Once upon a time, being a brand on social media was enough to be considered innovative. Social networks were born as, and still are, uniquely personal arenas. They were not meant to be vehicles for businesses to drive sales.
This is where so many brands go wrong today.
Simply having a social account and pushing out company-related messages is simply propaganda. Social media is rooted in the art of conversation. And, as we know, a conversation cannot happen with dialogue flowing from only one end. Here is where the disconnect exists.
Marketing has a very clear end-goal. Drive sales. Boost the bottom line. Increase awareness. Social media is not an inherently good place for brands to be because it requires a completely different way of thinking.
It is, however, a necessary place for brands to be. As a matter of fact, practically everyone is already there. How can your brand stand out?
Related Resource from B2CWebcast: PR Hacking: How Ideas Spread And What Marketers Need to Know
It is so hard to create a marketing campaign to truly separate oneself from the noise. Think of social networks as if they were Times Square. When everyone is trying to get your attention at once, no one succeeds. Casting a wide net, spraying and praying, is no longer the smartest route for gaining notoriety. The ability to disrupt one’s audience is the key to effective marketing.
Instead, a marketer’s best friend is a theory by the name “disruptive hustle.” By painstakingly forging one-to-one relationships, a brand can effectively separate themselves from competition.
Social users love lodging complaints. According to a recent study, 47% of social media users now actively seek customer service through social media.
Furthermore, 83% of Twitter users and 71% of Facebook users expect a response within a day, and 50% expect that response within two hours.
Those numbers mean one thing – customers take social media very, very seriously. Purchasing decisions are heavily influenced and discussed on social networks. Buying and discussing products has always been a personal activity. If customers aren’t happy with your performance, they’ll be more than happy to tell you.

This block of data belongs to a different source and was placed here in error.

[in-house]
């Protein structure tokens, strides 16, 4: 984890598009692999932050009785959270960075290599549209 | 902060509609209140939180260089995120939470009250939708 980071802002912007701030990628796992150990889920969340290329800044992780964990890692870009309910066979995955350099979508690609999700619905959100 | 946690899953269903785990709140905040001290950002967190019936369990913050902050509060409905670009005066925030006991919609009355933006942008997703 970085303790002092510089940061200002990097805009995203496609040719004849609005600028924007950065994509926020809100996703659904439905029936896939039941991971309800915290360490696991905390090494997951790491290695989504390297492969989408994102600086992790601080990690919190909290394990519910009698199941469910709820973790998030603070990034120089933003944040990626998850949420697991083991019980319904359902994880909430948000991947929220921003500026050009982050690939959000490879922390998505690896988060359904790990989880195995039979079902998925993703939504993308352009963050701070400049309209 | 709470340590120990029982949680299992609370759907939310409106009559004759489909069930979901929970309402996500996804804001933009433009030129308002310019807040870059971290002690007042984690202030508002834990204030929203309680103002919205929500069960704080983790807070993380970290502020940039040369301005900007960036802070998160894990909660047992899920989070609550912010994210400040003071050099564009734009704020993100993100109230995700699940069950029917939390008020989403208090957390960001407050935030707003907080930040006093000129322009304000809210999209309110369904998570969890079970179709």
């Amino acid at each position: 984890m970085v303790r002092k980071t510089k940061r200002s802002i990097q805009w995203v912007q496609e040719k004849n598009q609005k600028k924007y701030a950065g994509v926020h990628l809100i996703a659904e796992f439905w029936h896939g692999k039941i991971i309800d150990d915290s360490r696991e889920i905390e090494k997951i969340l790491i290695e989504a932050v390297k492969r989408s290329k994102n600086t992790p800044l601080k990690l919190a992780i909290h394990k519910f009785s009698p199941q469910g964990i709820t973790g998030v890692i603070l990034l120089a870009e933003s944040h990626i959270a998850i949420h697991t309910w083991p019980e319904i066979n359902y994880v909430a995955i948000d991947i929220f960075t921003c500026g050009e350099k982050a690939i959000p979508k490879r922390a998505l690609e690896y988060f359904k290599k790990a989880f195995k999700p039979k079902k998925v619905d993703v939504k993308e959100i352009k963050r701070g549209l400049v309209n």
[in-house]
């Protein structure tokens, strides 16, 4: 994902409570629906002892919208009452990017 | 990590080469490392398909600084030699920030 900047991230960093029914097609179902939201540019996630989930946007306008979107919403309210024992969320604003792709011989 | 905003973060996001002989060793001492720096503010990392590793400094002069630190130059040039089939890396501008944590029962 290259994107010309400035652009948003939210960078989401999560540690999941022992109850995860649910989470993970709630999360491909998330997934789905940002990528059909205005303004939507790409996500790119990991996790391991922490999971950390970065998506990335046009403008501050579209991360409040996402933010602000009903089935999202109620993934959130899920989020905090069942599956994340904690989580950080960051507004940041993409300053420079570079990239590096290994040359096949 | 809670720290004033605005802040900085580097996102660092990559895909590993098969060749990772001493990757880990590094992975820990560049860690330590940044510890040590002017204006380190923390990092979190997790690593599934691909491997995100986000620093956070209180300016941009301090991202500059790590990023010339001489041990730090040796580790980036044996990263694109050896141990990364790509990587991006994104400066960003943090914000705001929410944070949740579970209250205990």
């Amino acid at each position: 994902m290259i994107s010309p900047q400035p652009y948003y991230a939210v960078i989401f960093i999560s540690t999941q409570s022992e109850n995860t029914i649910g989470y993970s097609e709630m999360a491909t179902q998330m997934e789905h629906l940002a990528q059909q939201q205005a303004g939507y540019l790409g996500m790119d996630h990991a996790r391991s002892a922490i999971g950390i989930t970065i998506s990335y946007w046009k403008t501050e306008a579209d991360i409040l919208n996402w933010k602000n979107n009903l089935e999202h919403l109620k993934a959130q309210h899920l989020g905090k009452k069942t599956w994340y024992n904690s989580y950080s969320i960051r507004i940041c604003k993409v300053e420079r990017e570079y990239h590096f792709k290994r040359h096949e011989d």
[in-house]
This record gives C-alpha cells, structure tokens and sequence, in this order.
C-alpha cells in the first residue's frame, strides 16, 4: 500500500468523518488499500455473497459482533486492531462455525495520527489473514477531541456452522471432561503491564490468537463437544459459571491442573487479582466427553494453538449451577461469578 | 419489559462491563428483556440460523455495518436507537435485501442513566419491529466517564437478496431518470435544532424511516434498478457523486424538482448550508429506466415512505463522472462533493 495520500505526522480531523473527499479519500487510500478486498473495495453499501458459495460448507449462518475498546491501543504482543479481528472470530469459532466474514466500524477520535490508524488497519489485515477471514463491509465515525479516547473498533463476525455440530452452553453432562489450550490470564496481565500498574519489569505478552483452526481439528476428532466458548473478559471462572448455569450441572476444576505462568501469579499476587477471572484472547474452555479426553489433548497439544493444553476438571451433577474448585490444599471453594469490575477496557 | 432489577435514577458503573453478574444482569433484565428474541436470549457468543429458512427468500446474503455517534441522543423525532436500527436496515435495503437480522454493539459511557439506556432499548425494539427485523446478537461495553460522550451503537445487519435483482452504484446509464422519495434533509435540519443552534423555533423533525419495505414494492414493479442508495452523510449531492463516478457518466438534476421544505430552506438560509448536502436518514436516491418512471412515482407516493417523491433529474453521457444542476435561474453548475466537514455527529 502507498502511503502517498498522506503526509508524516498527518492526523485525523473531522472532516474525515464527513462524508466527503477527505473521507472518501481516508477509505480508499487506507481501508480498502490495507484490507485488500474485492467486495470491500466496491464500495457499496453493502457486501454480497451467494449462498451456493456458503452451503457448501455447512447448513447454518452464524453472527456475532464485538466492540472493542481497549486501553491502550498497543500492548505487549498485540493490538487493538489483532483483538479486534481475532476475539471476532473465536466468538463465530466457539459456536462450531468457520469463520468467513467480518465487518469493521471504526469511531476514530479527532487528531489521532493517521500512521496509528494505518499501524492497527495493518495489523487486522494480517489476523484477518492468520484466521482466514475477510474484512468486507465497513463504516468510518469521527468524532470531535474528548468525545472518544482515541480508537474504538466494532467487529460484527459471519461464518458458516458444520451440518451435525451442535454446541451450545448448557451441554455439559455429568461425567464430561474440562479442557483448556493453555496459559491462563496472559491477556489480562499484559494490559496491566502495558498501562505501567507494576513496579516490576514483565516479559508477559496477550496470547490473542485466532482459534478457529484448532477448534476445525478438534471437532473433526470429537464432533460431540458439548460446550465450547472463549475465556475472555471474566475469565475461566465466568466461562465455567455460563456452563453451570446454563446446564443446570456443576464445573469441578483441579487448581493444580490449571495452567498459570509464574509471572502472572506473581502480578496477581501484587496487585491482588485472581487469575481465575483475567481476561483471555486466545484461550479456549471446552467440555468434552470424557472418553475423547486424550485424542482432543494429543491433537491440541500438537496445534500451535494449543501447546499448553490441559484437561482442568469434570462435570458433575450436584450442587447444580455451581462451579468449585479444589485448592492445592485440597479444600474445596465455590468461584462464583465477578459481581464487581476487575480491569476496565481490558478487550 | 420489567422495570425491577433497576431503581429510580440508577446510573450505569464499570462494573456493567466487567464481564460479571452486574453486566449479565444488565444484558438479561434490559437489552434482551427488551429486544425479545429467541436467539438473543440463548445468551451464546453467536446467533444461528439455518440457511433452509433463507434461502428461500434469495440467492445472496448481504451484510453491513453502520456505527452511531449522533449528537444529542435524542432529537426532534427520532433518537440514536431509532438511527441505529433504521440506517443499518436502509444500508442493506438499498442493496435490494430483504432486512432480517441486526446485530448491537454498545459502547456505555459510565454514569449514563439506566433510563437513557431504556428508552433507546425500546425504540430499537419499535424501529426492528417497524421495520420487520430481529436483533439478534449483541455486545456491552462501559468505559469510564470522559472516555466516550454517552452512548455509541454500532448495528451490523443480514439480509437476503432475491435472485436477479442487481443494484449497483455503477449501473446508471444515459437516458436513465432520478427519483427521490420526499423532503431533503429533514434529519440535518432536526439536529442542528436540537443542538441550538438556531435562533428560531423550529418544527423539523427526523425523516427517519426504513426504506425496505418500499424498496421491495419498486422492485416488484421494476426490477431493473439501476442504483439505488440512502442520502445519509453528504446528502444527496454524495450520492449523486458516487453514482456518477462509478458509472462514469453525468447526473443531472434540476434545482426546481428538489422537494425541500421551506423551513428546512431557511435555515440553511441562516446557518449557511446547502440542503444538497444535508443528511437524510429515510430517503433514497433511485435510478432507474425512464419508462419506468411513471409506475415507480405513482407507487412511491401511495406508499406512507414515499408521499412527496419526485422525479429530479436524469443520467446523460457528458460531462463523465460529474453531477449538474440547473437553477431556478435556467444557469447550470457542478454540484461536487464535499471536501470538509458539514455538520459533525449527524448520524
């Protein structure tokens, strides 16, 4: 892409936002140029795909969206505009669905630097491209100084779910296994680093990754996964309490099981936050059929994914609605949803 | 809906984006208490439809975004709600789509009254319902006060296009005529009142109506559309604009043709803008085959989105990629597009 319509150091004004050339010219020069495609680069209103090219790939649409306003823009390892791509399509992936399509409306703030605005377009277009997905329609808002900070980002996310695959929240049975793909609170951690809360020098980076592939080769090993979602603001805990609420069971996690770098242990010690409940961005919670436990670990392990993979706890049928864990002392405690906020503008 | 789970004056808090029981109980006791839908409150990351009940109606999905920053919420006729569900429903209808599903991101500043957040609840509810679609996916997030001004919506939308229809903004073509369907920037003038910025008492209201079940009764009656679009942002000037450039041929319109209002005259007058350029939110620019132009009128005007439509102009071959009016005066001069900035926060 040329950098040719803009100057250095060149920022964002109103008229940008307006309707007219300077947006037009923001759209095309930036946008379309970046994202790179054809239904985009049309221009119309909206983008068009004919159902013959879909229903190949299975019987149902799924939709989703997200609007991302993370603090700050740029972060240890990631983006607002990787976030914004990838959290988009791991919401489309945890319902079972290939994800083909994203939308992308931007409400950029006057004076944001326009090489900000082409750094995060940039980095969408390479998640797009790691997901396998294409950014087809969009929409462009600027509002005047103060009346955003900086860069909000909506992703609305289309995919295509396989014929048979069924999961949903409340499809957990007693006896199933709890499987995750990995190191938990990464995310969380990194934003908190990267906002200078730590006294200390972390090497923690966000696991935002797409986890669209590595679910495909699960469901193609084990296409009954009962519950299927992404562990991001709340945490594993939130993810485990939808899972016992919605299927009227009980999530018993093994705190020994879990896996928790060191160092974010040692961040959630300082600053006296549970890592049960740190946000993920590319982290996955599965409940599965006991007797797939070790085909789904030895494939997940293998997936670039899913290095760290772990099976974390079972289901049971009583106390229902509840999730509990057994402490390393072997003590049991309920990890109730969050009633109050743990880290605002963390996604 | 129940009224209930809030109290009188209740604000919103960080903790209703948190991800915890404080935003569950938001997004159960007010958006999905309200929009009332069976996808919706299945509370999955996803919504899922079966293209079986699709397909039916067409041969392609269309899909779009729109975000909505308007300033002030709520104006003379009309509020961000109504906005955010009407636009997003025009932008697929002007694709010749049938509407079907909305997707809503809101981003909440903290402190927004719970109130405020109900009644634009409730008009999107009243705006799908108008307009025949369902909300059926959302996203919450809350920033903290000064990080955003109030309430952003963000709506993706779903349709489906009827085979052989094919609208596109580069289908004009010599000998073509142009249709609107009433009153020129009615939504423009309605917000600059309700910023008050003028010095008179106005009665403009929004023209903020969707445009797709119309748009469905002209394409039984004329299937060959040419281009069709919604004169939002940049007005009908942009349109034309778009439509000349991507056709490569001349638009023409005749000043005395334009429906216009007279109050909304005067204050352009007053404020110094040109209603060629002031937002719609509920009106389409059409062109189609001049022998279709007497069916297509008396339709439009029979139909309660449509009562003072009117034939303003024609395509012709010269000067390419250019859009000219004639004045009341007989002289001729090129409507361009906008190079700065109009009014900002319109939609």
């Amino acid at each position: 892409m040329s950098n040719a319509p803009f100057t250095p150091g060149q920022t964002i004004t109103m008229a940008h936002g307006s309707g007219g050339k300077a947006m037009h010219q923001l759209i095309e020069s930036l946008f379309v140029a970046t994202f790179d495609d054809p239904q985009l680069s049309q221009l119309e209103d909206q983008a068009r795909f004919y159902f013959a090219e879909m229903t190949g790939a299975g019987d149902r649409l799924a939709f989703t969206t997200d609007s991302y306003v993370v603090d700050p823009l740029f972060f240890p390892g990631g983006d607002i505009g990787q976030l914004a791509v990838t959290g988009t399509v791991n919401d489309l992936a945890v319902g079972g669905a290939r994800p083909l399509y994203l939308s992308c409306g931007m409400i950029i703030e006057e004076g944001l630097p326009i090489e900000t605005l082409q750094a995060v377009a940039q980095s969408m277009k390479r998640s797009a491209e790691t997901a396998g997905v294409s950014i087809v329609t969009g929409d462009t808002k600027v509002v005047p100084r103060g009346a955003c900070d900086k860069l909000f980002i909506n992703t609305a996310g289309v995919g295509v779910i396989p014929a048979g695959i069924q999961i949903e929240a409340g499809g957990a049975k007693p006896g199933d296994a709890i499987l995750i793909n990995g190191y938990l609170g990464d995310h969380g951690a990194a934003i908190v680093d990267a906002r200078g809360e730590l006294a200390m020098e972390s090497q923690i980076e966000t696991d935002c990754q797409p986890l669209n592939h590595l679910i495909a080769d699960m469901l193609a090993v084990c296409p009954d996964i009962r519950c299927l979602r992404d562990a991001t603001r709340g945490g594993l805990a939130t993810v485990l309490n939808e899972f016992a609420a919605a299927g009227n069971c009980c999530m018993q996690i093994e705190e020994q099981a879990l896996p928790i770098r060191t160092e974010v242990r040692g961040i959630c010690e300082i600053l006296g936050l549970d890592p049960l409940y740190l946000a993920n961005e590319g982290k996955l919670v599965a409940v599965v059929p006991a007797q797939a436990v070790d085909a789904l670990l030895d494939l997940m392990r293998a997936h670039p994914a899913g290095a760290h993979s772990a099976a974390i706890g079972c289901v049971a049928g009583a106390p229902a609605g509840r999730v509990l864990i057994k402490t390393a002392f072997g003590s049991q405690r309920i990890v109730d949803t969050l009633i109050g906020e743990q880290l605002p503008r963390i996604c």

Your customers take to social media to address problems. Therefore, so should you.
Qdoba may be one of the best at practicing disruptive hustle. Notice how they handle this customer’s issue.
@brodella I am sorry about that. Totally lame. Next one is on us. Do you have a Rewards card?
— Qdoba Mexican Grill (@QdobaMexGrill) January 25, 2013
Qdoba used a negative comment to create a highly positive user-experience, retaining brand loyalty and doing so quickly and efficiently. Two tweets salvaged what could have been a lost customer. That is social ROI at its finest.
Disruption can be found through hustle. Responding to every client, customer or complainer will set you apart from your competition. If you are capable of creating a dynamic and memorable marketing campaign, do it. But in the mean time, be unique by being tireless.
Be relentless in your pursuit of 100% customer satisfaction. The customer service desk is now a 140-character conversation. Be prepared.